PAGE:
Antonin Scalia and John Roberts actually had tough questions for gay marriage opponents

Supreme court justices john roberts antonin scaliaPhoto by Chip Somodevilla/Getty ImagesAntonin Scalia and John Roberts

The Supreme Court is hearing a huge fight over gay marriage on Tuesday, and two of the court’s most conservative justices had some tough questions for opponents of same-sex marriage.

During arguments over same-sex marriage bans in four states, Chief Justice John Roberts had an interesting hypothetical question for lawyers arguing for those bans. Here’s how the Wall Street Journal summarized that question:

Sue loves Joe and Tom also loves Joe, but Sue can marry Joe, while Tom can’t, he said. “Why isn’t that a straightforward case of sexual discrimination?” he asked.

The arguments on Tuesday focus on two key questions: 1) Does the Fourteenth Amendment require a state to licence a marriage between two people of the same sex?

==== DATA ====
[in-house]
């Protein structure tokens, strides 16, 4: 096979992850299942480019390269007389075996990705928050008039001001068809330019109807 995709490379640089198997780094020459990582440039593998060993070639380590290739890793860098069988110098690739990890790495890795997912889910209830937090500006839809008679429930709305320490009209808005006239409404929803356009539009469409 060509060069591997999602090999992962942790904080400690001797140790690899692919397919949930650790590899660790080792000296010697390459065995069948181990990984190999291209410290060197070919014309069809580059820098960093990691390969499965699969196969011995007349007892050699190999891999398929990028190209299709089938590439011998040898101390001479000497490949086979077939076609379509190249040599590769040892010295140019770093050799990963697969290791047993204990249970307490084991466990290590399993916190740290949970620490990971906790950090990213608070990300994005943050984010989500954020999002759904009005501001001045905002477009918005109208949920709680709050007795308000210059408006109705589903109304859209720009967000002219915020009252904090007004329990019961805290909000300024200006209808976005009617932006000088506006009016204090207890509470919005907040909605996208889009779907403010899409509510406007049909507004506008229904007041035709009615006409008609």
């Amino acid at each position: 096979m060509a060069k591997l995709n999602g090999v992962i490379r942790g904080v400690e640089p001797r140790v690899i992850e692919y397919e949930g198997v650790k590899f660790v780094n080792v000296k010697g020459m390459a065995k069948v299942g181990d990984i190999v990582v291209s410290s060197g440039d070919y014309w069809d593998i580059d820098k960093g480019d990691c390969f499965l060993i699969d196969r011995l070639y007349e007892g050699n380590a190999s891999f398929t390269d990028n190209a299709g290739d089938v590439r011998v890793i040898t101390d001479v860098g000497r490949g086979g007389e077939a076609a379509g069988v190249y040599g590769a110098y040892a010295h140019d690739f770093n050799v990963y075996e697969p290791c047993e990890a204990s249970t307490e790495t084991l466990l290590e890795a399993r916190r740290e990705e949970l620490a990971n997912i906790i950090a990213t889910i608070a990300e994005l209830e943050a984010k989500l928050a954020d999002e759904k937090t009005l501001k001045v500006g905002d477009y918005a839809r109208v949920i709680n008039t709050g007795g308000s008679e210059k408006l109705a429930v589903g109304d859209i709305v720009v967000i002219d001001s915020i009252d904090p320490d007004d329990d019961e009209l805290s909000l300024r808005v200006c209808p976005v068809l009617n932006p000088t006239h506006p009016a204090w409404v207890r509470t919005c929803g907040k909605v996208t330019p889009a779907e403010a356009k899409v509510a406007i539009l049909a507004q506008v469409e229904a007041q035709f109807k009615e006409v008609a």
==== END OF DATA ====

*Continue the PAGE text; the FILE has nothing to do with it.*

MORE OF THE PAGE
2) Does the Fourteenth Amendment require a state to recognise a marriage between two people of the same sex when their marriage was lawfully licensed and performed out of state?

It’s possible the high court could hand down a compromise ruling answering “no” to the first question but “yes” to the second. That ruling wouldn’t require states to grant their own gay marriages but would force them to recognise those granted to other states.

In his own question for the states, Justice Antonin Scalia asked a question that hinted maybe the answer to that second question should be “yes.”

“A little surprisingly, Justice Scalia asked tough questions of the State,” Kevin Russell wrote for ScotusBlog. “He wanted to know why the text of the Full Faith and Credit provision did not extend to marriages.”

That provision of the Constitution requires states to respect “the public acts, records, and judicial proceedings of every other state.”

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